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How a Hotel Revived a Castle Town

Tamba-Sasayama City, Hyogo Prefecture, is home to a project that aims to revitalize the local area by restoring old Japanese-style houses.

Tamba–Sasayama, Hyogo Prefecture, a city surrounded by mountains with a population of 42,000, is a castle town centered on Sasayama Castle, which was built in the early years of the Edo period (1603–1867). Tamba-Sasayama is located about one hour away from Osaka and Kyoto by car, and still retains a large number of streets and buildings influenced by Kyoto culture over 400 years as well as buildings that inherit that tradition. The townscape around Sasayama Castle is of particular historical value and was designated as one of the National Important Preservation Districts for Groups of Traditional Buildings in 2004.

Besides the preservation district, the Maruyama area, located a 10-minute car ride away from the center, has traditional houses standing amid abundant mountain nature. However, the depopulation of the area led to traditional houses becoming vacant as residents left the land, leaving the abandoned houses to potentially fall into ruin.

One person who reacted to this was Yukio Kinno, representative director at NOTE Inc. Kinno founded NOTE in 2009 and started working to restore traditional houses in collaboration with local residents and NPOs, seeking support from banks and the authorities. By that time, seven out of twelve houses in the Maruyama area were already empty and the population had shrunk to twenty persons, meaning that the area was on the verge of disappearing.

NOTE held workshops with the local residents, continuously discussing a vision for the area’s future. Three 150-year-old unoccupied houses in the village were remodeled to create a single lodging house for rent, and an annex and storehouse were turned into a restaurant. In October that year, Village Maruyama opened. Residents are responsible for providing services such as reception, cleaning and breakfast at the lodging houses in Village Maruyama. Breakfast is homemade black bean miso soup and Maruyama rice, prepared with plenty of locally grown ingredients. Visitors can enjoy dinner at the restaurants in the village. One offers game dishes such as wild boar and deer, French cuisine using Tajima beef from Hyogo Prefecture and fish from Awaji Island. The other, which has been awarded one Michelin star, specializes in soba buckwheat noodles.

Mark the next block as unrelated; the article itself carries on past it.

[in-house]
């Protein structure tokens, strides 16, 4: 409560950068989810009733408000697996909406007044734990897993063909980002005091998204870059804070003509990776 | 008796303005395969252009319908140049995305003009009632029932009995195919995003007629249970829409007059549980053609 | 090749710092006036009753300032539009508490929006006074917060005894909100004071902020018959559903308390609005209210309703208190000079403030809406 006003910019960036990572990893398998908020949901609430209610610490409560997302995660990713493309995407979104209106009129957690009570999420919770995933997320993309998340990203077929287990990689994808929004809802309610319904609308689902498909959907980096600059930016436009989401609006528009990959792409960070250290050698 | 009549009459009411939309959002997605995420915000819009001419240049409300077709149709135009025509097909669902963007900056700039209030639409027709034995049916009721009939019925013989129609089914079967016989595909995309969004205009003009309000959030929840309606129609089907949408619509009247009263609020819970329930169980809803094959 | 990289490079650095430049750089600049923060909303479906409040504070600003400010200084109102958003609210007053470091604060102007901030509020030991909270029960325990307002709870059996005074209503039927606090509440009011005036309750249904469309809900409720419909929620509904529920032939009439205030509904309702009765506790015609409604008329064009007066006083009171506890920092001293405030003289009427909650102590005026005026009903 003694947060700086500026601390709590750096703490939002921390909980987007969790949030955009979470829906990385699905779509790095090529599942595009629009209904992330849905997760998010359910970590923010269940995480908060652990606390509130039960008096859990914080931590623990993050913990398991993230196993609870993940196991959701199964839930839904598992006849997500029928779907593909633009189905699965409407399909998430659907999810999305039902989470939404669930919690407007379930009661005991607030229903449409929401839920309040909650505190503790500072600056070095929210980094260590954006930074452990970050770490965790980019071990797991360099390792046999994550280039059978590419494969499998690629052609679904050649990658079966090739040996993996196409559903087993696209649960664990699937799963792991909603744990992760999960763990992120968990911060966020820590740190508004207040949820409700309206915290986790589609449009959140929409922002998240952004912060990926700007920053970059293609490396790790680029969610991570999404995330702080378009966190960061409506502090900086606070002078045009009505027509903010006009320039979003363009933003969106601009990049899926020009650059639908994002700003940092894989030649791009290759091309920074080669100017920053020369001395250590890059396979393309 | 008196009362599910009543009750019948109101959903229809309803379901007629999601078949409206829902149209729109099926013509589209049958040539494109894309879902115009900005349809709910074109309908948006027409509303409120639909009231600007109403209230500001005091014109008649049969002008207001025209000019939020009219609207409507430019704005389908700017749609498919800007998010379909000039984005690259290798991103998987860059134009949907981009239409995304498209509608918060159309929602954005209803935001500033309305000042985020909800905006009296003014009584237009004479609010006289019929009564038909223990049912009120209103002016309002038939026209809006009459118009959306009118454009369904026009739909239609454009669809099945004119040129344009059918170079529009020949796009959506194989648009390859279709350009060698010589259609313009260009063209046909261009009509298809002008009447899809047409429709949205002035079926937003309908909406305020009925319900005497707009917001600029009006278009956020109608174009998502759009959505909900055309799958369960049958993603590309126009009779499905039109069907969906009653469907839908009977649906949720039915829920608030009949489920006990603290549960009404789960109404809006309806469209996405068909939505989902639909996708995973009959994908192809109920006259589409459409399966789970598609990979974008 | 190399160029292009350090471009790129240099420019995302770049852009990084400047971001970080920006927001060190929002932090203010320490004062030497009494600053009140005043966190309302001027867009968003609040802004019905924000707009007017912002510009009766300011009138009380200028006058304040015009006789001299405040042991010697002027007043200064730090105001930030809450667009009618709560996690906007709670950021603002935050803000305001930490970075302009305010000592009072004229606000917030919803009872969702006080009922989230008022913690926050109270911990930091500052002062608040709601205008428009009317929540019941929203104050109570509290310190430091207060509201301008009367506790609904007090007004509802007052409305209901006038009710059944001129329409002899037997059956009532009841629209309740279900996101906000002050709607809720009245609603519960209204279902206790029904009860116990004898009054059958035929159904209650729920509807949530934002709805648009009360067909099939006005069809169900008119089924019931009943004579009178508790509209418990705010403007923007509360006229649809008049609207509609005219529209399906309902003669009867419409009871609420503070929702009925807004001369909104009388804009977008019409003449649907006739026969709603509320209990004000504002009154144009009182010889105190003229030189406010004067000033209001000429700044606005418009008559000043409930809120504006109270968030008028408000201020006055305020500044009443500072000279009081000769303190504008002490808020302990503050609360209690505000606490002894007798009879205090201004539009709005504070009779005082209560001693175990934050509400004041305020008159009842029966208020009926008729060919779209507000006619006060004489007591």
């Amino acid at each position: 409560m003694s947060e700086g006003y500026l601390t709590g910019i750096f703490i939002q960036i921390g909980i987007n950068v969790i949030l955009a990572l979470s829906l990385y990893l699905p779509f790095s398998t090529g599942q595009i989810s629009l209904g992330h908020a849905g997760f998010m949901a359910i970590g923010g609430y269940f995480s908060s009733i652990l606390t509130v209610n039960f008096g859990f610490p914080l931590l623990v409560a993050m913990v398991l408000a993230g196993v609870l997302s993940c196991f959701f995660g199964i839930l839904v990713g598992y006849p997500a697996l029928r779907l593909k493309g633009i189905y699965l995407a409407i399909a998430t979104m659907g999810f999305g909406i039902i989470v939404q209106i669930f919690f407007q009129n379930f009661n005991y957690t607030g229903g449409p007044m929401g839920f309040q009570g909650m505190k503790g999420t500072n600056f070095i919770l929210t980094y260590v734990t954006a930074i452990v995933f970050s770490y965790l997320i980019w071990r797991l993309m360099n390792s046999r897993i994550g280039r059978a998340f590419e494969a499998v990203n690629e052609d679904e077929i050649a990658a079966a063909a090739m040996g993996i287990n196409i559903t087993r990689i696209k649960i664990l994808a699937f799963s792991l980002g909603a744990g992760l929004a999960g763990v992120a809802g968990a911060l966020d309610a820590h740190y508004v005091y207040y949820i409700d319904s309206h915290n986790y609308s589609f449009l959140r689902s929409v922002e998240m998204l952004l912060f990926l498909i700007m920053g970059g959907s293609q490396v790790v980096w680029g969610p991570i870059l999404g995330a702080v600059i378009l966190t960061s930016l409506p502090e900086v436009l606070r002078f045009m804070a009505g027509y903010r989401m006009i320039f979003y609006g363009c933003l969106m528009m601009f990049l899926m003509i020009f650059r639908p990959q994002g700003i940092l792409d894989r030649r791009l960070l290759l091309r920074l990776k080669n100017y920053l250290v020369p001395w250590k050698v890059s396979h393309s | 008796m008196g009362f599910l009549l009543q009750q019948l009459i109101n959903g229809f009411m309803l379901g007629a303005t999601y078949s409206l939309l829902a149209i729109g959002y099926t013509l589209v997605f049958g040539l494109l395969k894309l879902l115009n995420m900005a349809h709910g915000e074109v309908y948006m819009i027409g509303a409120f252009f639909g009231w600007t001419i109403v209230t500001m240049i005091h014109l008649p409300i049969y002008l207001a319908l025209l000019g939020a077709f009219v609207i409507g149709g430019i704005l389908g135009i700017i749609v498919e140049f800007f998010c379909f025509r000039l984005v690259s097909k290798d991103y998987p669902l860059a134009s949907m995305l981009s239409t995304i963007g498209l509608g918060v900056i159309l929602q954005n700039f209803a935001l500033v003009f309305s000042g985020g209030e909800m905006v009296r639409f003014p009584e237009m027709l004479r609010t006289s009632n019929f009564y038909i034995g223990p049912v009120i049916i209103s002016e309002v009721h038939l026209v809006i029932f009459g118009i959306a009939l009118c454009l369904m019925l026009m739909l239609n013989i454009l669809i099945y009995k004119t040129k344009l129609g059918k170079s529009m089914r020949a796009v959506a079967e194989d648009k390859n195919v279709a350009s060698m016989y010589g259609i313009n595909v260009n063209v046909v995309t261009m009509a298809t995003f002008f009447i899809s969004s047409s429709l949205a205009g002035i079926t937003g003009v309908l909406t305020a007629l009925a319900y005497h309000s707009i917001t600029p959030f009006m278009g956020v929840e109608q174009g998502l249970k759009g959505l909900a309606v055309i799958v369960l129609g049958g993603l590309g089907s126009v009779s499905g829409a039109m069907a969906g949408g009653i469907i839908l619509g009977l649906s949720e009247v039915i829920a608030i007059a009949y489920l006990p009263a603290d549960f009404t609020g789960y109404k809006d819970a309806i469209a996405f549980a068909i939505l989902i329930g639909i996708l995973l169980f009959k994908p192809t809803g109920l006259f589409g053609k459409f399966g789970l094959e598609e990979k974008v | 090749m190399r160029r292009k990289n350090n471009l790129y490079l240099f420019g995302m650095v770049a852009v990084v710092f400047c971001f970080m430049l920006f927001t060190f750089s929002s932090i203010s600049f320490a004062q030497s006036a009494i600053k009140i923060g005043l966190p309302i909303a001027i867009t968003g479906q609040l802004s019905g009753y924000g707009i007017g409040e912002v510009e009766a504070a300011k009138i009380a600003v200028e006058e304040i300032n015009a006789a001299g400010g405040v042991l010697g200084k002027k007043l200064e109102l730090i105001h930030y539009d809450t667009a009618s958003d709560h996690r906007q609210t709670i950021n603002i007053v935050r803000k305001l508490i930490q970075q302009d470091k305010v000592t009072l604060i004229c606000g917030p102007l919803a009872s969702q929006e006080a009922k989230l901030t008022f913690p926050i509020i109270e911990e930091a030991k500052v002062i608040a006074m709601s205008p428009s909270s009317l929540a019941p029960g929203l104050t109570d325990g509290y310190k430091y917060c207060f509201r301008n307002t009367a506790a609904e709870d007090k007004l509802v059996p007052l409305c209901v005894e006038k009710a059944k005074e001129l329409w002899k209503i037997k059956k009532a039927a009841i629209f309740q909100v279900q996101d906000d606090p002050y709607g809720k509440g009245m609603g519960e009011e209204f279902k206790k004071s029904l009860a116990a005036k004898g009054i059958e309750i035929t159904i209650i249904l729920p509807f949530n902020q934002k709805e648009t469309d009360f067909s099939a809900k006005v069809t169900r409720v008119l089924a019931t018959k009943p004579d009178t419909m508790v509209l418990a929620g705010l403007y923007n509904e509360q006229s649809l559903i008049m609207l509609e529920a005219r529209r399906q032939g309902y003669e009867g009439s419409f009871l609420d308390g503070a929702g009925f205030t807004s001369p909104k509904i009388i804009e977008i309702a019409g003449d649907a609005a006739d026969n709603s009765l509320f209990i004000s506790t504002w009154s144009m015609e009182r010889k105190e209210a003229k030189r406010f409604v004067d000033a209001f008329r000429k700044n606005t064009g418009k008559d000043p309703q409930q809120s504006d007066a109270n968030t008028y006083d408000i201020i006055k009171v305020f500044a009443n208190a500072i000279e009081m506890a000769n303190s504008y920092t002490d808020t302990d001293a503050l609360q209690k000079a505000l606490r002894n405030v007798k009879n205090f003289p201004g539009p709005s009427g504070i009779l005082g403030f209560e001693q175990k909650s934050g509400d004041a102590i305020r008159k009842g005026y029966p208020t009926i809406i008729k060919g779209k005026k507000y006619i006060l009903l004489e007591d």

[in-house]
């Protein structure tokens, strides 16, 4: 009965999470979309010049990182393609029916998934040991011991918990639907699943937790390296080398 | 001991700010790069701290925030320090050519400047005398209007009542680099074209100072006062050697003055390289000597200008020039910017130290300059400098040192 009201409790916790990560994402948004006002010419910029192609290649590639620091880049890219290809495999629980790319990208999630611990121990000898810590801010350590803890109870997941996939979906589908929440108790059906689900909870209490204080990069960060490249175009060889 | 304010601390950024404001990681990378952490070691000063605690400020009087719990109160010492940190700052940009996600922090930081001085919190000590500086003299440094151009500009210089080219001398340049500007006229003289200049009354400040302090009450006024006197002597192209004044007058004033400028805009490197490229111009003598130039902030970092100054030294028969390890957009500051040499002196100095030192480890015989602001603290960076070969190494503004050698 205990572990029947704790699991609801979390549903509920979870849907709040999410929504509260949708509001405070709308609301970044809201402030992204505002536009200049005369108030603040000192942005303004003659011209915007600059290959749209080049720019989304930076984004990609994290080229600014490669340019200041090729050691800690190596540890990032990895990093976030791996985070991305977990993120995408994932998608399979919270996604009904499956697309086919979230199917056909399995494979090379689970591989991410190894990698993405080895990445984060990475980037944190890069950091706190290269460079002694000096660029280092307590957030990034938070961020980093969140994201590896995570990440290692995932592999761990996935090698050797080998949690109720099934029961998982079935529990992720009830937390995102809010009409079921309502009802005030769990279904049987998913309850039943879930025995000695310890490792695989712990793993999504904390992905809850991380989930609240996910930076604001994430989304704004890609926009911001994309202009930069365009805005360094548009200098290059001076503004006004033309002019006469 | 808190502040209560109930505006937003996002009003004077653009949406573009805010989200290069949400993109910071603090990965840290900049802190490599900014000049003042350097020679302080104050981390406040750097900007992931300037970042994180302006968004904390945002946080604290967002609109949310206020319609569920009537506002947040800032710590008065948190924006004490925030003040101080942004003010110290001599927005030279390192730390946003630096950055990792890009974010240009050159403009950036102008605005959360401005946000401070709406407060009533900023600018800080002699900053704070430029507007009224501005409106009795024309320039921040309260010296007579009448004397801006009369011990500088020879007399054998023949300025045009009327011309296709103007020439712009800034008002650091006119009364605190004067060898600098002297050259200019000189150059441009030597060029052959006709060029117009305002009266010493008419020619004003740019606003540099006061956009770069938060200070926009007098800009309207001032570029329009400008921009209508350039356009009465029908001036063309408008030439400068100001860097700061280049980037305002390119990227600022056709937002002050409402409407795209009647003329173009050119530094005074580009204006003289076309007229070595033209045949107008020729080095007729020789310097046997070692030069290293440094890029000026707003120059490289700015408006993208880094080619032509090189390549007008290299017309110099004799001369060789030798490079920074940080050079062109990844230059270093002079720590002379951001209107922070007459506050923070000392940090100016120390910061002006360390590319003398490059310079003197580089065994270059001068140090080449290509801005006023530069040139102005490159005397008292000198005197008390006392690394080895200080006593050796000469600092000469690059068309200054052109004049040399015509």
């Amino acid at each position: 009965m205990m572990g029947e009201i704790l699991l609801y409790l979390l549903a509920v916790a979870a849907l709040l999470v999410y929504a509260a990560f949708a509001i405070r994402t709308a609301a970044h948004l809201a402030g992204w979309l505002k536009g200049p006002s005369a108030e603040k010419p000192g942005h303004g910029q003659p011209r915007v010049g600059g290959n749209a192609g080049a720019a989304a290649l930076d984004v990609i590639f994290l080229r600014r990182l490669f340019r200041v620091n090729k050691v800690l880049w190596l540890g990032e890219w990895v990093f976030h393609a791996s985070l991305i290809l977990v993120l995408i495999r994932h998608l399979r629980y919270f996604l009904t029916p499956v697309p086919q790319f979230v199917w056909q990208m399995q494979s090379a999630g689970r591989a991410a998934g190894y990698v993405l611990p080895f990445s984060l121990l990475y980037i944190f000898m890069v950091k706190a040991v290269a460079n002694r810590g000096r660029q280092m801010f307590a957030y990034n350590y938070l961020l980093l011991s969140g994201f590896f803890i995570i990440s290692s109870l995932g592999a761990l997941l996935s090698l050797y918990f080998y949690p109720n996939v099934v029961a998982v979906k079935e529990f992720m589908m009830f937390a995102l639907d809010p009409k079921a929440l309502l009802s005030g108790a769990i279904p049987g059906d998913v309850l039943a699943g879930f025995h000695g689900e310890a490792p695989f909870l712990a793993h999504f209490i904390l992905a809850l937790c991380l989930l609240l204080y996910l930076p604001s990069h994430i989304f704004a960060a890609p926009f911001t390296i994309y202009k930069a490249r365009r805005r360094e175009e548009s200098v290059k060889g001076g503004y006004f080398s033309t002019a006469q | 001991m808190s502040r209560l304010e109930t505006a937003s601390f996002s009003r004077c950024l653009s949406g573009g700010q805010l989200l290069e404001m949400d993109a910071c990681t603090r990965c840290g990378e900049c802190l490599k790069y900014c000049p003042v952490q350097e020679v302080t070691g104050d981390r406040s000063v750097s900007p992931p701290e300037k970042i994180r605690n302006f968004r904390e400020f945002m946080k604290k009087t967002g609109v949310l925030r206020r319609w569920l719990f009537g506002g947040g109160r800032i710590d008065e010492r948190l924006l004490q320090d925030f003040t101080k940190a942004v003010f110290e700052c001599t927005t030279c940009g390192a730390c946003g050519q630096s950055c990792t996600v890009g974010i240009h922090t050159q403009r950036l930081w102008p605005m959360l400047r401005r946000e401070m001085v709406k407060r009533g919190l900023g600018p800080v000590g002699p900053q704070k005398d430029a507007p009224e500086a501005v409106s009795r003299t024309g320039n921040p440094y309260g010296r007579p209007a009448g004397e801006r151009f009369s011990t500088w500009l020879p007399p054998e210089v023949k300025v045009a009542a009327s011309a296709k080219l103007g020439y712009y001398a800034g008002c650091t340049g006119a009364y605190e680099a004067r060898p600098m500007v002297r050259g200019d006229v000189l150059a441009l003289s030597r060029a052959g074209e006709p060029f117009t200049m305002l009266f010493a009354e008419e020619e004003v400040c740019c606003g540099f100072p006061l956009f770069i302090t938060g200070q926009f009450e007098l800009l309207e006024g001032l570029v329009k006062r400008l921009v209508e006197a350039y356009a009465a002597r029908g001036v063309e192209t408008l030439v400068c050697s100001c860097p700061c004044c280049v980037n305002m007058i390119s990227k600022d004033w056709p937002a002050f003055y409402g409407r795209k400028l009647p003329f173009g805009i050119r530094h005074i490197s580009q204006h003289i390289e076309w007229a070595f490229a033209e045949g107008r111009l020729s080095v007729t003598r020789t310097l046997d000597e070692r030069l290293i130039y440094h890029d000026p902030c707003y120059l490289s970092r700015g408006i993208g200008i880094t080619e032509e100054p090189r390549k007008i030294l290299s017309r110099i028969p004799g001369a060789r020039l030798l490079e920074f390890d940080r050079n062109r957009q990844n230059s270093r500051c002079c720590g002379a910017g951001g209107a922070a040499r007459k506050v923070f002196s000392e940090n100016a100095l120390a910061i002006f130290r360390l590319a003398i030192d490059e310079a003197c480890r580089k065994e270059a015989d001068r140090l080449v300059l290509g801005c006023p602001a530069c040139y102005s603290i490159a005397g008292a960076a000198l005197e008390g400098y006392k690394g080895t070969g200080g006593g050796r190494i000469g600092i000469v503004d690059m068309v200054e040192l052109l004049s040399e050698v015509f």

Village Maruyama is popular as a place where you can experience Japanese traditional living in a beautiful landscape. Today, it is visited by guests from home and abroad.

“The response was more enthusiastic than we expected and today, nine years since it opened, the village is a vibrant place. Over the next ten years, we plan to restore the remaining vacant houses, with a view to attracting inbound tourists,” says Kinno.

Next, NOTE worked on the restoration of traditional houses in the center of Tamba-Sasayama. In 2015, NOTE remodeled four traditional houses and started the first hotel business in the country in response to the 2014 designation of the entire area of Hyogo, Osaka and Kyoto as a Kansai National Strategic Special Zone and the approval of the Special Exemption to the Hotel Business Act for Historic Buildings. The key feature of the business is that one of the traditional houses dotted around Sasayama Castle was turned into the hotel’s reception, its five guest rooms and a restaurant, with the three other houses turned into a total of six rooms. After checking in at the front desk, guests enjoy the beautiful castle town as they make their way to their rooms.

The concept for the hotel is to make the entire castle town of Tamba-Sasayama into “a single hotel.” Aspects of many of Japan’s ancient traditions can be found in Tamba-Sasayama, such as a castle, a Shinto shrine with a noh stage, and festivals. Locating the front desk and restaurant away from the accommodation means that guests have to leave their room and walk around the castle town, being touched by the hearts of residents who cherish Tamba-Sasayama’s nature, history and culture.

Currently, NOTE Inc. is restoring around fifty unoccupied traditional houses, including ten accommodation facilities in Tamba-Sasayama, to create facilities such as restaurants, cafés, workshops and galleries. A sake brewery in the old capital of Nara is also being remodeled into a hotel. Such activities, which started in a small village, attracted tourists, encouraged people to move in from urban areas, and contributed to the creation of employment opportunities. They have had ripple effects too, such as the passing on of traditional architectural techniques, and the ripples continue to spread.